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Soil and Composting: Salmonella and composting

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Forum: Soil and CompostingReplies: 6, Views: 86
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CapeCodGardener
Mid-Cape, MA
(Zone 7a)

August 7, 2010
8:27 AM

Post #8024739

I've just had word that the large bag of dog kibble I just purchased (an IAMS veterinary formula) has been recalled because of possible salmonella contamination at the factory. My vet says to discard it. Being a composter, I'd like to utilize the kibble for its ability to jump-start my compost-pile. My question: Will the salmonella germs be killed over the 3-4 months that my compost will take to break down? Mr. Google says that salmonella is killed at temps of 130 F or above, but my compost doesn't usually get that high, since I only toss and water it about once a month.
TIA!

sallyg

sallyg
Anne Arundel,, MD
(Zone 7b)

August 7, 2010
9:46 PM

Post #8025958

Chickens, other birds, reptiles can carry salmonella. Other Manure surely has plenty to make you sick. Yet we age all this stuff and assume /hope the natural ecosystem of the pile will kill off bad things and leave good things.

For me, if I am willing to pick up fresh llama manure and age it and use it, I am willing to use dog kibble which 'may' have salmonella
CapeCodGardener
Mid-Cape, MA
(Zone 7a)

August 8, 2010
10:35 AM

Post #8026728

Thanks, sallyg, for your response. Come to think of it, there ARE lots of things we put into our compost heaps/bins that could carry salmonella--I'm thinking of poultry egg shells which I pop in all the time--and I haven't become ill from these. I'm going to use the "suspect kibble" and I am grateful for your advice.

sallyg

sallyg
Anne Arundel,, MD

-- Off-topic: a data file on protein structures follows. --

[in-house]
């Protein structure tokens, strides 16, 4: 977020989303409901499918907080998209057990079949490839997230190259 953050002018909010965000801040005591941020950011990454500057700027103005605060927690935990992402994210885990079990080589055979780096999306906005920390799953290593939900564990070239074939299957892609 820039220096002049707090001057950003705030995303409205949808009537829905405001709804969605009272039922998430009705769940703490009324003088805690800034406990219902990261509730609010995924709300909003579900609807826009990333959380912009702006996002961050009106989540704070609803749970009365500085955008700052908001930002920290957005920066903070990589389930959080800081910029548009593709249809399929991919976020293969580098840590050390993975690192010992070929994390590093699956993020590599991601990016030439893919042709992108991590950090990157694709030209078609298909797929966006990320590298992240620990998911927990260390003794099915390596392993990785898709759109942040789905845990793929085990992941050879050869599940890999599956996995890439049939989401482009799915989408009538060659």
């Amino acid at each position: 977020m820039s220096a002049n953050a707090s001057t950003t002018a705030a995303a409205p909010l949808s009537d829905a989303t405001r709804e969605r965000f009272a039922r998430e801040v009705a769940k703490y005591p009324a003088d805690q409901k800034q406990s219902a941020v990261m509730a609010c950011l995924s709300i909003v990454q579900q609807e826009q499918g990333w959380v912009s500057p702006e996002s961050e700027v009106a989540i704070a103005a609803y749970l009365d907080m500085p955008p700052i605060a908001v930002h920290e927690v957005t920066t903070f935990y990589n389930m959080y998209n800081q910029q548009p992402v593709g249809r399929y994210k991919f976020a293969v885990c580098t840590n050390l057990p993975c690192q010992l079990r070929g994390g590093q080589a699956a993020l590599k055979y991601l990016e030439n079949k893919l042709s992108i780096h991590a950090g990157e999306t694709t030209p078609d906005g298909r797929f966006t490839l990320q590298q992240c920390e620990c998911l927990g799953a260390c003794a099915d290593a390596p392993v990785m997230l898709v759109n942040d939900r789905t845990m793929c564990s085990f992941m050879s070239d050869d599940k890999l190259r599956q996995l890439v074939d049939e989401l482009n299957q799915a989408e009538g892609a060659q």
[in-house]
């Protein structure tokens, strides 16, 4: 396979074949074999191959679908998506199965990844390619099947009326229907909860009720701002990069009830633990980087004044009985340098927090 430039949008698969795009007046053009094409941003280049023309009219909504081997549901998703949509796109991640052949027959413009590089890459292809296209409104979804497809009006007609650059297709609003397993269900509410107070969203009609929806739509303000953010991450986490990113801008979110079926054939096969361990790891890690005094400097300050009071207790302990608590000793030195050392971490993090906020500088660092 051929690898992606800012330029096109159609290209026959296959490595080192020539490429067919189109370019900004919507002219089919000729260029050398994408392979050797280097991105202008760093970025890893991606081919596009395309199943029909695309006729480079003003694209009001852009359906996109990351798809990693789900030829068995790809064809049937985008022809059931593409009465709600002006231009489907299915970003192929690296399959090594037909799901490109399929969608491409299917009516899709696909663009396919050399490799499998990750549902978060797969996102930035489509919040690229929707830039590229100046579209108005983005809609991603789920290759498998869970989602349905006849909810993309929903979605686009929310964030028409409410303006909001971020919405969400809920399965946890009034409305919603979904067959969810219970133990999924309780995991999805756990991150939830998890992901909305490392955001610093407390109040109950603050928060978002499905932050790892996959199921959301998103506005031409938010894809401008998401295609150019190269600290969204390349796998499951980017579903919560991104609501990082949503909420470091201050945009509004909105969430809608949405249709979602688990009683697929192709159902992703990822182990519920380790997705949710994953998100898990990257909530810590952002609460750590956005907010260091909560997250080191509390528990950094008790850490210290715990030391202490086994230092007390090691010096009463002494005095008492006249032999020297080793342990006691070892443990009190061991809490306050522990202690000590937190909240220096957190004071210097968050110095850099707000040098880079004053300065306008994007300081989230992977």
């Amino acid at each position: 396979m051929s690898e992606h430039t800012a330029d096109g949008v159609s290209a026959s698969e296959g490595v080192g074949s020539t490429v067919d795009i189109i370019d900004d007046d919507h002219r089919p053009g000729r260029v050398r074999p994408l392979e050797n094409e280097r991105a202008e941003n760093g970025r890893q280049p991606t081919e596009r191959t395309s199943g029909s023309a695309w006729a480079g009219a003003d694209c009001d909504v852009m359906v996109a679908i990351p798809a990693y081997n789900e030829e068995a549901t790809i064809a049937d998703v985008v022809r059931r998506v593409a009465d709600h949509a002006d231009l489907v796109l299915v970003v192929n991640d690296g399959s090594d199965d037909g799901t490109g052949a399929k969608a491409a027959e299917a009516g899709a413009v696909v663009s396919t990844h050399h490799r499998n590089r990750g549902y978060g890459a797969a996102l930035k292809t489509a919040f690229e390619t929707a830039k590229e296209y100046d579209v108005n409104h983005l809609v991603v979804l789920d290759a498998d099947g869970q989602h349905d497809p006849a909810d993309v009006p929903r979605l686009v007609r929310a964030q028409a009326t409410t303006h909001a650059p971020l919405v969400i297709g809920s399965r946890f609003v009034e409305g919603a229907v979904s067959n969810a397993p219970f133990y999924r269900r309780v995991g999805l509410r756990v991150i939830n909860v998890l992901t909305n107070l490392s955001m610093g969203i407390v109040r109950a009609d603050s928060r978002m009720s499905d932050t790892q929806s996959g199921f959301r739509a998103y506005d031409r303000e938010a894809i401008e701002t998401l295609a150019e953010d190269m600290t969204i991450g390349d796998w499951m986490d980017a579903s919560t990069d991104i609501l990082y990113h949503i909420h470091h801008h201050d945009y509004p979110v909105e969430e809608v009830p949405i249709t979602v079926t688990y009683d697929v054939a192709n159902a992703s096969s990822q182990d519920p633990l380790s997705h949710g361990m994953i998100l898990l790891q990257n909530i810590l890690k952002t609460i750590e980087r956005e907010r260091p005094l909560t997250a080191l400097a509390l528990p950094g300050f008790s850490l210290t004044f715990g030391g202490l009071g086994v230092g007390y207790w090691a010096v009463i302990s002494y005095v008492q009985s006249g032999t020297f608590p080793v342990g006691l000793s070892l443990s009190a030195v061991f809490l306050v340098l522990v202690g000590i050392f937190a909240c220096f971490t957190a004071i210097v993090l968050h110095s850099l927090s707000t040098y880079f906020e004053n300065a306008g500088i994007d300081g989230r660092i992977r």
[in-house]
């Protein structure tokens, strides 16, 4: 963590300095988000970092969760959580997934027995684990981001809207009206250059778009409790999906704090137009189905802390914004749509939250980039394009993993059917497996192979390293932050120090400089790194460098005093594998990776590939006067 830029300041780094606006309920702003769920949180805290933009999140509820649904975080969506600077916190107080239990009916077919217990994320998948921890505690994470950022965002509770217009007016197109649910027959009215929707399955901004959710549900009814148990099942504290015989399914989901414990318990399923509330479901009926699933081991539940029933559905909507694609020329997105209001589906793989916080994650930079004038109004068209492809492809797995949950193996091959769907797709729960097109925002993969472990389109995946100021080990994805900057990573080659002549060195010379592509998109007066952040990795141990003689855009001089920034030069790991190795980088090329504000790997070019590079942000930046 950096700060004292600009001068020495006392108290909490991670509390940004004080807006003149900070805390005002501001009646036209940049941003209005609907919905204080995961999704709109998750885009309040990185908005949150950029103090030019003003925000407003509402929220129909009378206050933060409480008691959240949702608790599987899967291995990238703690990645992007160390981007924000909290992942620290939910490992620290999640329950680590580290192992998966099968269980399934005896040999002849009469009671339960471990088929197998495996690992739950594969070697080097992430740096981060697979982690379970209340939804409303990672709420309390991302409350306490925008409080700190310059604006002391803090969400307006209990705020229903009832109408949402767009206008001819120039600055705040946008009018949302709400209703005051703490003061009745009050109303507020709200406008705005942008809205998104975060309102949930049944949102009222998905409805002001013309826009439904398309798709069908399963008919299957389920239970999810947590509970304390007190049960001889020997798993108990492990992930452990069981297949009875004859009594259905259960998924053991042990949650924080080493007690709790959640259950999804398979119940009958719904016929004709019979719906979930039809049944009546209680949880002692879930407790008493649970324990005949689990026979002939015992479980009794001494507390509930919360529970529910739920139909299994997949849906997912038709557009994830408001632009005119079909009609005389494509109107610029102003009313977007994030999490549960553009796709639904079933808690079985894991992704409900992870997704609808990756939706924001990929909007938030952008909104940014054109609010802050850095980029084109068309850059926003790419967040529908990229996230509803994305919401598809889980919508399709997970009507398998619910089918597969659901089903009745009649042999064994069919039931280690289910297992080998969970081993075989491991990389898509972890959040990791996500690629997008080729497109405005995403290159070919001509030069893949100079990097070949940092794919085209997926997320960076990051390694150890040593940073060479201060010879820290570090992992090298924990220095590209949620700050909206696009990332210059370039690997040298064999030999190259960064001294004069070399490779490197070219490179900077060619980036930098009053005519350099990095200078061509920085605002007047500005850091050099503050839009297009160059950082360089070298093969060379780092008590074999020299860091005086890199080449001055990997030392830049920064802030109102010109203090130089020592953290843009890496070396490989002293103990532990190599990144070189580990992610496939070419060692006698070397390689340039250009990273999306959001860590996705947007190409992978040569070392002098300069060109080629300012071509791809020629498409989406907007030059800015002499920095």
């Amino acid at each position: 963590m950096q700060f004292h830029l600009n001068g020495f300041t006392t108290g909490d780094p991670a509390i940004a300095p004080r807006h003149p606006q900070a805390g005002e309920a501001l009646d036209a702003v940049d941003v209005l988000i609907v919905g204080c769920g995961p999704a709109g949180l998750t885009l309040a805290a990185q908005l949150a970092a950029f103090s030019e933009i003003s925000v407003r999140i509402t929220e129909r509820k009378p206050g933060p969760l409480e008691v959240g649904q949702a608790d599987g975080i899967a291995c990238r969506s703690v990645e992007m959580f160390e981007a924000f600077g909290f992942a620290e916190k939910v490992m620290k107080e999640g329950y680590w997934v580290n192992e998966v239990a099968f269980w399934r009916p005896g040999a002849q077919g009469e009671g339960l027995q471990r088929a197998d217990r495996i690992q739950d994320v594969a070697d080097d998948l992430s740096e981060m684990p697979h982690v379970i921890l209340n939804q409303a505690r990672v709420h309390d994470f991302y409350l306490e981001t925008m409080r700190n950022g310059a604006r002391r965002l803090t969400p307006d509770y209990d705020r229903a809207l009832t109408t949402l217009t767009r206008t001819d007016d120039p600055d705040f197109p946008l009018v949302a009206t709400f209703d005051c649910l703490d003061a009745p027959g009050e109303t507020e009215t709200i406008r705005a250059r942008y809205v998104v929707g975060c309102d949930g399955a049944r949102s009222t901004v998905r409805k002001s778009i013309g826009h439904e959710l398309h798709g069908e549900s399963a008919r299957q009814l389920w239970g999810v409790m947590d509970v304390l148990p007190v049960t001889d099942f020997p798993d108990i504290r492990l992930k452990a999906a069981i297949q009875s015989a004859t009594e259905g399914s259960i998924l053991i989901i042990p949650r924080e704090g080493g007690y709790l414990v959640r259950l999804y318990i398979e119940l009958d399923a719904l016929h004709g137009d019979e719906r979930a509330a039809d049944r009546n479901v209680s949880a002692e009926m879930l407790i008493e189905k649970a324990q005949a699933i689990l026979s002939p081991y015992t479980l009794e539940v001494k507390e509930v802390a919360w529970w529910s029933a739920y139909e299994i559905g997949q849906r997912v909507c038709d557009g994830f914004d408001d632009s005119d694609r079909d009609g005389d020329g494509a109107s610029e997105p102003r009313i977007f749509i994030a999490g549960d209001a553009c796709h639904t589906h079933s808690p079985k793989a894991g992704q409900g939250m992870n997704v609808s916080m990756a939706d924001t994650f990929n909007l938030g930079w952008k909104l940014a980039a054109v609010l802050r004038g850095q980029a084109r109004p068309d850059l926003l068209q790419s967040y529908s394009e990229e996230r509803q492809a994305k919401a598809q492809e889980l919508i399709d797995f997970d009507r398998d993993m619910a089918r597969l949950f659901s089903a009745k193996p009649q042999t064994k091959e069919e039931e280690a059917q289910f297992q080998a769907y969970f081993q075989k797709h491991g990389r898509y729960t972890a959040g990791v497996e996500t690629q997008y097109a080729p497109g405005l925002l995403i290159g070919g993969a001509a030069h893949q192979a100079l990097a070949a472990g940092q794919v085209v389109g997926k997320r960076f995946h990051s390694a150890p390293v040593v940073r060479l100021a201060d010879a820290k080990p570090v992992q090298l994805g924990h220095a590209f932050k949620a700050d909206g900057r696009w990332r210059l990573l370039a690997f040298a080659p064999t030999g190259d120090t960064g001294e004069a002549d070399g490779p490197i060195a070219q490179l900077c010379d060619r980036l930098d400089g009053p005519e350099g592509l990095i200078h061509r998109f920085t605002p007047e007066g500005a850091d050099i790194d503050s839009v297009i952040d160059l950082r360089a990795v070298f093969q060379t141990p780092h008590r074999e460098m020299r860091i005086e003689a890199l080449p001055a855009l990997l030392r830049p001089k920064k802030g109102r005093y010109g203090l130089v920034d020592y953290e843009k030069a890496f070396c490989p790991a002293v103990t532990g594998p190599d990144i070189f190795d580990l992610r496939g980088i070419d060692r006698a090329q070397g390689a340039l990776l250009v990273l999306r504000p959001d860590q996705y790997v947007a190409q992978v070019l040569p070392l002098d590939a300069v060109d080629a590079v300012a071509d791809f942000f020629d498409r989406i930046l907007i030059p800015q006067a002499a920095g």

(Zone 7b)

August 8, 2010
5:05 PM

Post #8027463

You are quite welcome to my non expert, but hopefully common -sensical, opinion!
That should be very nice for the compost.
docgipe
NORTH CENTRAL, PA
(Zone 5a)

August 25, 2010
5:02 PM

Post #8061964

Why of course that is OK. Just keep all the goodies in a roughly ballenced mix. What some folks do wrong is dump an overload of anything on top of the pile and step back. Four weeks later they are somewhere asking why their compost is not breaking down.
All piles need to be modestly...at least...turned to get all mixed up and to keep the oxygen in the pile to help the biology live and work with ease. In that mix should be some of your local garden soil, lots of different plant parts, some manure, some trace minerals and some consistancy in a turning schedule. A pile just left to rot without ballance and turning will break down to compost but it will take much longer.
CapeCodGardener
Mid-Cape, MA
(Zone 7a)

August 26, 2010
2:05 AM

Post #8062751

Thanks, docgipe--you've inspired me to get out there and "turn, baby, turn!" tomorrow!
docgipe
NORTH CENTRAL, PA
(Zone 5a)

August 26, 2010
1:21 PM

Post #8063586

Shoot what one will see without the camera handy is far richer than what one sees with camera in hand. Looking to my due East I can vision nothing but butts up and elbos moving. Spirits rising from the soil seem to seem to be uttering just two words...compost and . Comingled with this is the phrase: elbows are not good looking when they are mine. I'm not into the spirits but occasionly they appear anyway.

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